Probably, disputes between employers who maintain anti-marijuana policies and employees licensed to use medical marijuana as to the scope of SQ 788’s protections will emerge most commonly where an employee claims that her medical-marijuana treatments are necessitated by a particularly debilitating condition, sufficient to implicate the protections of disability law. Federal employment laws regarding disability unequivocally offer no protection for medical-marijuana treatments, but it is not clear how Oklahoma courts would interpret analogous state-law protections if SQ 788 is enacted.
Responsible employers, however, are already familiar with their limited obligations to reasonably accommodate legitimate disabilities. In other states where employees have successfully challenged employment decisions under medical-marijuana-related employment protections, the courts entertaining such challenges have reiterated and applied these familiar principles.
If Oklahoma courts do apply state-law disability protections, employers encountering a worker who professes a legitimate disability requiring medical-marijuana treatment would be required to make reasonable accommodation of that treatment, but not required to make any accommodation that would pose undue hardship on the operation of the employer’s business.
In order to determine whether a proposed accommodation is reasonable, the employer should engage in an interactive dialogue with the employee. In that dialogue, the employer should try to determine, e.g., whether the employee can competently and safely perform the essential tasks of the job while receiving medical-marijuana treatments, whether the employee can effectively limit use of medical marijuana to circumstances that do not affect job performance, and whether there are equally effective alternative medical treatments that do not violate the employer’s policy.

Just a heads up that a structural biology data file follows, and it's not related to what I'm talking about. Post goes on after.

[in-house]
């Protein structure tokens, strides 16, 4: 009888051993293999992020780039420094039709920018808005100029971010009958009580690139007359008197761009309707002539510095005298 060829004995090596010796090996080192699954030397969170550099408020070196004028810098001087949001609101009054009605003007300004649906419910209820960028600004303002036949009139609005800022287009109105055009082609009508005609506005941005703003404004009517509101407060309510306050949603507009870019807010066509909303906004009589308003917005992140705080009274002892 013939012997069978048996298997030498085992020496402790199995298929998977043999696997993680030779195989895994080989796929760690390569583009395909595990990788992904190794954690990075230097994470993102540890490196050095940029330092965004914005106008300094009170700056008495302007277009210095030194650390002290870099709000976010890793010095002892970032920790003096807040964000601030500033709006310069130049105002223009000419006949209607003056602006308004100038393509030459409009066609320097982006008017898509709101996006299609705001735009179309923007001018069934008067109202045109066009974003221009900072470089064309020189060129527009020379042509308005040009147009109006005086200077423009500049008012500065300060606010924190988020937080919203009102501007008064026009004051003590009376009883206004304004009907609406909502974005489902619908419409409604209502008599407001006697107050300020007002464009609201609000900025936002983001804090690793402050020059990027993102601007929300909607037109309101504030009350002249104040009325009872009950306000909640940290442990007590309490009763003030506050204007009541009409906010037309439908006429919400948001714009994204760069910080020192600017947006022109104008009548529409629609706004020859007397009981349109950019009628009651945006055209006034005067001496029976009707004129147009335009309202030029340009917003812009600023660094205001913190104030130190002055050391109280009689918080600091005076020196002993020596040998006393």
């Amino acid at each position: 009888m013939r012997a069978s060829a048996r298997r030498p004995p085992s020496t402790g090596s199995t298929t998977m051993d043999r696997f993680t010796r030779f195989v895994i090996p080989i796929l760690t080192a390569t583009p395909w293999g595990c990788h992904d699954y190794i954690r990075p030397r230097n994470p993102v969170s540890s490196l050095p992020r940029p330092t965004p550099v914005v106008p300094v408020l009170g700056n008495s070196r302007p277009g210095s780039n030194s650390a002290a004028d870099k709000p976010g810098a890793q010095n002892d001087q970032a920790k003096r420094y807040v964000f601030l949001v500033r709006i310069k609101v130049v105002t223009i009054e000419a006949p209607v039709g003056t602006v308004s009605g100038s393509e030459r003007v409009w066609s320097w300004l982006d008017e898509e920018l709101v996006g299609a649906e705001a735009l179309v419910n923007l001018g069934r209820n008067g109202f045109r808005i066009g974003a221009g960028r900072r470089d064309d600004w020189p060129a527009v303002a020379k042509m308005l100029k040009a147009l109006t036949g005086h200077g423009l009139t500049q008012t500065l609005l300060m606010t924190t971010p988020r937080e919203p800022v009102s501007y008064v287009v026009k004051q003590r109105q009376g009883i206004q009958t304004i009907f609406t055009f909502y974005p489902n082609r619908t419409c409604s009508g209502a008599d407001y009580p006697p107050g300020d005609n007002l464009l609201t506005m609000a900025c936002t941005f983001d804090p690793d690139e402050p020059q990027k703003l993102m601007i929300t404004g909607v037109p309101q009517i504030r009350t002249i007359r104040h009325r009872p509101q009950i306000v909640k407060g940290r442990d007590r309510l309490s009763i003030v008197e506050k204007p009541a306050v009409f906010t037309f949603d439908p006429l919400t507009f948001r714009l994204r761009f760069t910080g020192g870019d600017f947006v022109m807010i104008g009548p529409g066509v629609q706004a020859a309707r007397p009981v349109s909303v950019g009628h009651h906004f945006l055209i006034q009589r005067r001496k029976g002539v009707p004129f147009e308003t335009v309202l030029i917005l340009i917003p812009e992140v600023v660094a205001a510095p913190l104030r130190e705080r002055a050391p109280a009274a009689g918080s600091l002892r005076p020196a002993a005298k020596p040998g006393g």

While SQ 788 does not expressly distinguish “safety-sensitive” positions from others, the nature of the job in question obviously will be relevant to the employer’s analysis. It may be more reasonable to accommodate medical-marijuana use by an employee tasked with data-entry responsibilities than by one tasked with operating a forklift.
In any event, employers routinely undergo this type of deliberation when employees depend on other prescription drugs that would violate the employer’s policies. It seems unlikely, then, that medical-marijuana patients will pose novel challenges to employers accustomed to responsible protocol concerning disabilities in the workplace.
All told, medical-marijuana reform would have some far-reaching implications in the area of employment law, and employers will need to acquaint themselves and update certain workplace policies if SQ 788 is enacted. Because these implications concern a relatively small number of employment relationships, however, they are unlikely to result in widespread employment disputes for the average business.
Because SQ 788 restricts only an employer’s authority to take adverse action on the sole basis of one’s status as a medical-marijuana patient or a positive test for THC, it should not significantly impair employers’ prerogatives to maintain safe and drug-free workplaces. And, where disputes concerning a disabled employee’s use of medical marijuana do emerge, employers will be on reasonably familiar terrain in resolving the same. For these reasons, SQ 788 is unlikely to impose unworkable burdens on Oklahoma’s employers.